The American Benefits Council, the Committee on Investment of Employee Benefit Assets (CIEBA), the Society for Human Resource Management (SHRM) and the ERISA Industry Committee (ERIC) have asked regulators to lighten up on some of the requirements that would be imposed on plan sponsors by proposed modifications to Form 5500.
Last July, the U.S. Department of Labor’s (DOL) Employee Benefit Security Administration (EBSA), along with the Internal Revenue Service (IRS) and the Pension Benefit Guaranty Corporation (PBGC) published a notice of proposed changes to its annual reporting regulations under Title I of the Employee Retirement Income Security Act (ERISA).
The proposal included improvement on reporting regarding alternative investments, hard-to-value assets, and investments through collective investment vehicles. “The proposed changes are designed to foster ongoing monitoring of employee benefit plans by employers, plan fiduciaries, and participants and beneficiaries, and improve the ability of the Agencies to fulfill their statutory oversight roles,” the agencies said in a fact sheet.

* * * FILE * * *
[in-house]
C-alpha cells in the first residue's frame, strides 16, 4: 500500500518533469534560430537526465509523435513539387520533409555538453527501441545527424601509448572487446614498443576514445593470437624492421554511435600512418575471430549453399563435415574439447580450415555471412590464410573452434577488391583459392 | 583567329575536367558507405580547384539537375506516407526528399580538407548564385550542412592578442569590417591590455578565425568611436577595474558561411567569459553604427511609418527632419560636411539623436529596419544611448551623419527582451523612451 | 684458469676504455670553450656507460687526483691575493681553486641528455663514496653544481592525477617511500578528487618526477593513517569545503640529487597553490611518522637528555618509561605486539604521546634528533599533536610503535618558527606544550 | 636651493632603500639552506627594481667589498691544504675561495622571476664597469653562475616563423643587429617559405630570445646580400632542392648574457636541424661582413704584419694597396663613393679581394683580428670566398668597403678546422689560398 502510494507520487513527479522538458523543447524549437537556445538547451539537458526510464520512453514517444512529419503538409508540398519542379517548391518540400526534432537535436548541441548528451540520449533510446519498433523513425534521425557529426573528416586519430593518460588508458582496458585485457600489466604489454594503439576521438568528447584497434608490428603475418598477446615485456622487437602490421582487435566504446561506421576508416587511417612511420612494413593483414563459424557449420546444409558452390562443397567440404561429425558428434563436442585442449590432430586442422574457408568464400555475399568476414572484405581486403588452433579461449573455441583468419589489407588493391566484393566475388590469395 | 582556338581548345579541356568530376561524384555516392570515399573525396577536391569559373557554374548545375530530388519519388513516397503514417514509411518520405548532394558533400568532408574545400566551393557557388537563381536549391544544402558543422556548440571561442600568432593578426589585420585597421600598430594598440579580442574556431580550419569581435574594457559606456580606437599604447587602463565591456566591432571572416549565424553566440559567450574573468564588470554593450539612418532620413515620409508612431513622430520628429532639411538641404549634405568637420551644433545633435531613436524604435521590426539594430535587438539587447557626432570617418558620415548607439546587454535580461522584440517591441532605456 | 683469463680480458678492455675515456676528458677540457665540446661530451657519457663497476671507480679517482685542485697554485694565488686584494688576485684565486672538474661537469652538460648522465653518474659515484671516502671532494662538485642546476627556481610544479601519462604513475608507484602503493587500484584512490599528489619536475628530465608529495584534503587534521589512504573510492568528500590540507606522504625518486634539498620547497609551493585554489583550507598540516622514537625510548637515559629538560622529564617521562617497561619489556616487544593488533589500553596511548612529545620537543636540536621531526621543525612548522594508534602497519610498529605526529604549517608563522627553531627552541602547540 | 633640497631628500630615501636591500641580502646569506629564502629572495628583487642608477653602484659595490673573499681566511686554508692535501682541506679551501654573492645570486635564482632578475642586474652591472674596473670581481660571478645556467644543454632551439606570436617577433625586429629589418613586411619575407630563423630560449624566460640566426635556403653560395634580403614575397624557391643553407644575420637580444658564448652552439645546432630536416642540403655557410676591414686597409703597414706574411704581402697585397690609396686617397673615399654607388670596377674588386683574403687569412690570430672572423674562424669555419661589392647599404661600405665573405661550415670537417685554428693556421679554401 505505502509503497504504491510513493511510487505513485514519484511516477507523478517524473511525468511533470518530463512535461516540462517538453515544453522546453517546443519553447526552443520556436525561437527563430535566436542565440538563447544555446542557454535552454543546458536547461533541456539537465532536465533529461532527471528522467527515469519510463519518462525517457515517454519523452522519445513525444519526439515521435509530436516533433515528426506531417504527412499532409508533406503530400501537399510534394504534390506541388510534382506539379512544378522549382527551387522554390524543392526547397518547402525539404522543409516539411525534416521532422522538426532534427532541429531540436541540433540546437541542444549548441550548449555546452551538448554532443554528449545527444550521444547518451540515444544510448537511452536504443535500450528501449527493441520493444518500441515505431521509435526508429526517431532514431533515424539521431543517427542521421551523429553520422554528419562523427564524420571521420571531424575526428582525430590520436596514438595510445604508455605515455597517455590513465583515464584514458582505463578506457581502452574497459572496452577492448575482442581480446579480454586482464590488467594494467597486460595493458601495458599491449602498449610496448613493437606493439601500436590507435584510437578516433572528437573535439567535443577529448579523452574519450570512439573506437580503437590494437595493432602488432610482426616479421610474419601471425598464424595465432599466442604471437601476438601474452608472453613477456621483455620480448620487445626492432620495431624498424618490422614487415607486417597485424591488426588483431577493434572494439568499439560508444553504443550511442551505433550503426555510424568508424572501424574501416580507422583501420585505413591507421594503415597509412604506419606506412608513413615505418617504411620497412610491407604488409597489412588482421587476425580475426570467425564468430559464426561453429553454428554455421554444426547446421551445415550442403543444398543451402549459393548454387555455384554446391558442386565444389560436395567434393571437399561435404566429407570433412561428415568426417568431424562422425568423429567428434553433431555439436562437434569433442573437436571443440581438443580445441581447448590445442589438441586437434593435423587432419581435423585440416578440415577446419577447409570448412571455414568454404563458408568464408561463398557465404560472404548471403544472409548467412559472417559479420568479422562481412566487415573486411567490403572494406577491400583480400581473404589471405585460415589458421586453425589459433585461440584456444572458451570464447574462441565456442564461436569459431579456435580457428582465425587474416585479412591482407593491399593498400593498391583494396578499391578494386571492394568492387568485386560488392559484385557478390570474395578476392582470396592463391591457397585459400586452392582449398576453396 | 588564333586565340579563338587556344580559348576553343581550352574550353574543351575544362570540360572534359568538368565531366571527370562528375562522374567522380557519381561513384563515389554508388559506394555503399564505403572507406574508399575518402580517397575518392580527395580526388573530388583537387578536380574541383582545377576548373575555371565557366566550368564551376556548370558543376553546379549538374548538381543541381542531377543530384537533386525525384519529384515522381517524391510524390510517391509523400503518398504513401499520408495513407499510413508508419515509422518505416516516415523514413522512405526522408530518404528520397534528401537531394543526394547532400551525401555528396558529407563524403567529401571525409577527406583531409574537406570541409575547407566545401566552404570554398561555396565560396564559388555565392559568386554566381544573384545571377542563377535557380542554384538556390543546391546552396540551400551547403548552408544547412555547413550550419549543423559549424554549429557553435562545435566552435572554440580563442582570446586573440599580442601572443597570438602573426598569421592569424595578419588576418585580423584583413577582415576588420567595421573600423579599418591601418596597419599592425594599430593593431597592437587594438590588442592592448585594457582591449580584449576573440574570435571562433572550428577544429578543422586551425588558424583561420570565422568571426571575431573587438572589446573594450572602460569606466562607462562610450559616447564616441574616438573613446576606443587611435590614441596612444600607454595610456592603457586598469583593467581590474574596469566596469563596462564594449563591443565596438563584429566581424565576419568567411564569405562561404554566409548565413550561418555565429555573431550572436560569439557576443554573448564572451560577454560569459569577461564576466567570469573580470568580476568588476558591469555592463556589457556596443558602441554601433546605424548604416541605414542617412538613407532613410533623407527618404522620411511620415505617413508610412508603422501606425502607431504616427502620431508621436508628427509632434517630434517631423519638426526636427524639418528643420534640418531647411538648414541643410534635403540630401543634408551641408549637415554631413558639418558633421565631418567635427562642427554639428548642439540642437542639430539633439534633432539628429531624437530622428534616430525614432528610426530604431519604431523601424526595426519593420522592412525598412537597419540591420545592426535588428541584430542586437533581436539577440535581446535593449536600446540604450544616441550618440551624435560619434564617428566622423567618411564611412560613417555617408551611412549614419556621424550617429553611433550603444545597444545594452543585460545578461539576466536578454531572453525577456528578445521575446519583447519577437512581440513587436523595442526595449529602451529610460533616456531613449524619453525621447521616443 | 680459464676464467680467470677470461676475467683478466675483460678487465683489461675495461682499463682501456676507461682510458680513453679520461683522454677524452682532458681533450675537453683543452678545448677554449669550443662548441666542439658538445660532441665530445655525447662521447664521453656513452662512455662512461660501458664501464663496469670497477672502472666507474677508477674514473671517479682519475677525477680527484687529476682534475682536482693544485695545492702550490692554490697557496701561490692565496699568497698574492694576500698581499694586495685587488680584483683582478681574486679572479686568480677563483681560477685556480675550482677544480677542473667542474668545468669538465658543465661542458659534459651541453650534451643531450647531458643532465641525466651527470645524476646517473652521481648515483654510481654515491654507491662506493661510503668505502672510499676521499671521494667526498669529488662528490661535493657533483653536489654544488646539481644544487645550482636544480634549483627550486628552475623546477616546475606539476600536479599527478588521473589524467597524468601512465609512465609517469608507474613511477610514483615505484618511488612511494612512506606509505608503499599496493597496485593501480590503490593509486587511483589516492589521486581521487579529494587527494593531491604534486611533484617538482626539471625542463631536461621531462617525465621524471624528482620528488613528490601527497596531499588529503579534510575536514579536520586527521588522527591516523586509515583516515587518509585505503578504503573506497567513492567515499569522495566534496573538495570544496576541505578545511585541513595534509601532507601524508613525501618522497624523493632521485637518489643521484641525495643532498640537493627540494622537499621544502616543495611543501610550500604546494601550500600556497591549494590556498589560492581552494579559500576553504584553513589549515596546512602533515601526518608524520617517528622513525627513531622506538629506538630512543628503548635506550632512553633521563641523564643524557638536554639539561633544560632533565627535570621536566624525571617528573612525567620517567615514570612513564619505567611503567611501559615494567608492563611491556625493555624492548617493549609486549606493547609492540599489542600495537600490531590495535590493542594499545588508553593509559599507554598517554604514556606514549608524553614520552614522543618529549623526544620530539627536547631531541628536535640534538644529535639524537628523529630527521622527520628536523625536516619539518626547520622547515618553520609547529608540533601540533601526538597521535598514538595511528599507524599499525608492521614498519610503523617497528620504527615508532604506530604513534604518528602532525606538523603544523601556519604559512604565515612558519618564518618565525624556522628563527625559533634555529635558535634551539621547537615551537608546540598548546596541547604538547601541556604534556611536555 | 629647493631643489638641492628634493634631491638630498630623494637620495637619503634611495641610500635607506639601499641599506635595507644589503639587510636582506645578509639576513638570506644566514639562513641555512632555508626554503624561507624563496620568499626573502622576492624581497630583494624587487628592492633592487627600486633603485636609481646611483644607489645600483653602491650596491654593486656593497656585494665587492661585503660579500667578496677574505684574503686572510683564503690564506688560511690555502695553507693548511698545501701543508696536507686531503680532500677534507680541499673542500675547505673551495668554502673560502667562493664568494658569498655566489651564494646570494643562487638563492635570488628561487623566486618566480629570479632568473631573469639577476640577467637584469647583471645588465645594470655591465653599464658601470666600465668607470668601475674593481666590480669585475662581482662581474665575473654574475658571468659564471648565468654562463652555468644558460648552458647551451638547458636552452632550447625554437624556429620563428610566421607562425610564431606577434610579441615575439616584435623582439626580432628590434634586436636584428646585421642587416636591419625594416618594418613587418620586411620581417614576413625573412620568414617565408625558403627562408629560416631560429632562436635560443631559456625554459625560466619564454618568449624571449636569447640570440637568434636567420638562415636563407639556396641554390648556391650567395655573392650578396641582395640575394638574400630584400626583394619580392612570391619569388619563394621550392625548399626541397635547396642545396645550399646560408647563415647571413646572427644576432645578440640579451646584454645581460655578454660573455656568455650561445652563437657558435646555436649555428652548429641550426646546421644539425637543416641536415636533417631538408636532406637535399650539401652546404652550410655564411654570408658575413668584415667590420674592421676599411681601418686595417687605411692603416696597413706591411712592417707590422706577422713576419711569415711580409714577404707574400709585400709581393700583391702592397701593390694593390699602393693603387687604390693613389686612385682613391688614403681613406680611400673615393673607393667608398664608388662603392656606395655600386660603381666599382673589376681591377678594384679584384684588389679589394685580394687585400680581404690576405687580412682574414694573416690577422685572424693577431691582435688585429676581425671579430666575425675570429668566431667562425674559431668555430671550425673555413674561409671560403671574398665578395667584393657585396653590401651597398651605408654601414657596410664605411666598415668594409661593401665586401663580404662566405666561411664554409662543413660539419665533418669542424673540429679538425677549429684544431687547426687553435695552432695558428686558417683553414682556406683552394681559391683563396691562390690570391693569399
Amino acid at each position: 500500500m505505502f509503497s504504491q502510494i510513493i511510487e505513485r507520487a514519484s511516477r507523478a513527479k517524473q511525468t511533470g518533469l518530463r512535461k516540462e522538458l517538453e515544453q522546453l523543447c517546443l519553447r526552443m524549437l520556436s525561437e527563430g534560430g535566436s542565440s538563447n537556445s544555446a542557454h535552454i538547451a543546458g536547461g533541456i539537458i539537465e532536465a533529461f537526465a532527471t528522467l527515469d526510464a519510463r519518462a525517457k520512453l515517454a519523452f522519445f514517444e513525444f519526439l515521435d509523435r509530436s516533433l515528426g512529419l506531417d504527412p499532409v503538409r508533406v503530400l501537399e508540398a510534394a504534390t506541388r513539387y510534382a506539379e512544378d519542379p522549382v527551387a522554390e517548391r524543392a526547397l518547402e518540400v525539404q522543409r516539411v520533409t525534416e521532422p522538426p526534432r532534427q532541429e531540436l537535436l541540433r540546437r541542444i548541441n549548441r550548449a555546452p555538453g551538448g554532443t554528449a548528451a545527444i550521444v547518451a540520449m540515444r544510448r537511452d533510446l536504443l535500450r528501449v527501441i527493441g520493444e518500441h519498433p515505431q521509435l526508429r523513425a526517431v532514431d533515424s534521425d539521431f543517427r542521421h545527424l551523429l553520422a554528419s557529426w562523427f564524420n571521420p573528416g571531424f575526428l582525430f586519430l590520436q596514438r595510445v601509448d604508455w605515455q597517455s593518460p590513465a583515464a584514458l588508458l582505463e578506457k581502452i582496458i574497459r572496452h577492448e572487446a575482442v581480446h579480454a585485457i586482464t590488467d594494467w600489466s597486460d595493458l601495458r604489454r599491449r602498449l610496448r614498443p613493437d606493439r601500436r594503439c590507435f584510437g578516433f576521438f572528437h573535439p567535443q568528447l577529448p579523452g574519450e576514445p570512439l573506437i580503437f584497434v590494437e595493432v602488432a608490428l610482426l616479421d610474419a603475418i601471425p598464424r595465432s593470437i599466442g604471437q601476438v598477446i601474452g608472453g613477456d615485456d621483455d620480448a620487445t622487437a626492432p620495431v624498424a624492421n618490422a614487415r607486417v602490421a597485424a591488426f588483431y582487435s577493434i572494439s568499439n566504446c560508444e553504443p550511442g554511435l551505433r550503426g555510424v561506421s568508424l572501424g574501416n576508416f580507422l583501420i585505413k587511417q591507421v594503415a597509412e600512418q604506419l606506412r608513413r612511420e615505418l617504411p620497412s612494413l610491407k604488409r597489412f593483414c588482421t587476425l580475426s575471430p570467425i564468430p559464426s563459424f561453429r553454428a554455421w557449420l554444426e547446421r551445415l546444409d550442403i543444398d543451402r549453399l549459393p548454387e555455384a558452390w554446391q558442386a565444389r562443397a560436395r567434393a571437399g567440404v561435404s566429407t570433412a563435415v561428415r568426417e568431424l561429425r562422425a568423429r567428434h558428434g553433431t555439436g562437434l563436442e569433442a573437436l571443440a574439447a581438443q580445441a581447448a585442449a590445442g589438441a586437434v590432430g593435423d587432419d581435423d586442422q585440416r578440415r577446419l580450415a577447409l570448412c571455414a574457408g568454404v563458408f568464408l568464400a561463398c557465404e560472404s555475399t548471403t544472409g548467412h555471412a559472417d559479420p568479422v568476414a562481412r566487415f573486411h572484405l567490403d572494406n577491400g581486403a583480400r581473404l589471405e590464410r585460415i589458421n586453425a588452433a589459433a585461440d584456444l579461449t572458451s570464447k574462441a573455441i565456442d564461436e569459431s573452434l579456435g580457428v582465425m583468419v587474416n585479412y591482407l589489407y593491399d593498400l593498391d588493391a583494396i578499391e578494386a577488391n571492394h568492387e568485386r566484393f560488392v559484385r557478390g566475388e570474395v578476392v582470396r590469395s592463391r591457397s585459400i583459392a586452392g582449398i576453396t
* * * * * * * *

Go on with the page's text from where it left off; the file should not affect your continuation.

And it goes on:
In their letter, CIEBA, SHRM and ERIC suggested the agencies should make investment disclosures consistent with other reporting requirements. They noted that in Accounting Standards Update 2015-12, the Financial Accounting Standards Board (FASB) changed its reporting requirements so that employee benefit plans only have to report their investment holdings by their general type, not by other, hard-to-measure information such as the nature of the investments and their risks. “The Agencies are now proposing to create a new, more burdensome system for investment-related disclosures. As a result, employers will have to expend resources to report the same assets in two separate ways. Not only is that costly and confusing, but it is also redundant to what is already being disclosed in the plan financial statements under the FASB requirements,” the groups argue.NEXT: Schedule C reporting of fees
The agencies’ proposal would harmonize reporting on Form 5500 Schedule C with the now final disclosure requirements in DOL’s service provider disclosure regulation. “The proposed updates are intended to provide a powerful tool for improved evaluation of service arrangements involving investments, recordkeeping, and other administrative services. The Schedule C reporting requirements for employee benefit plans would also more closely track the information that plan service providers are required to disclose to plan fiduciaries,” the agencies said.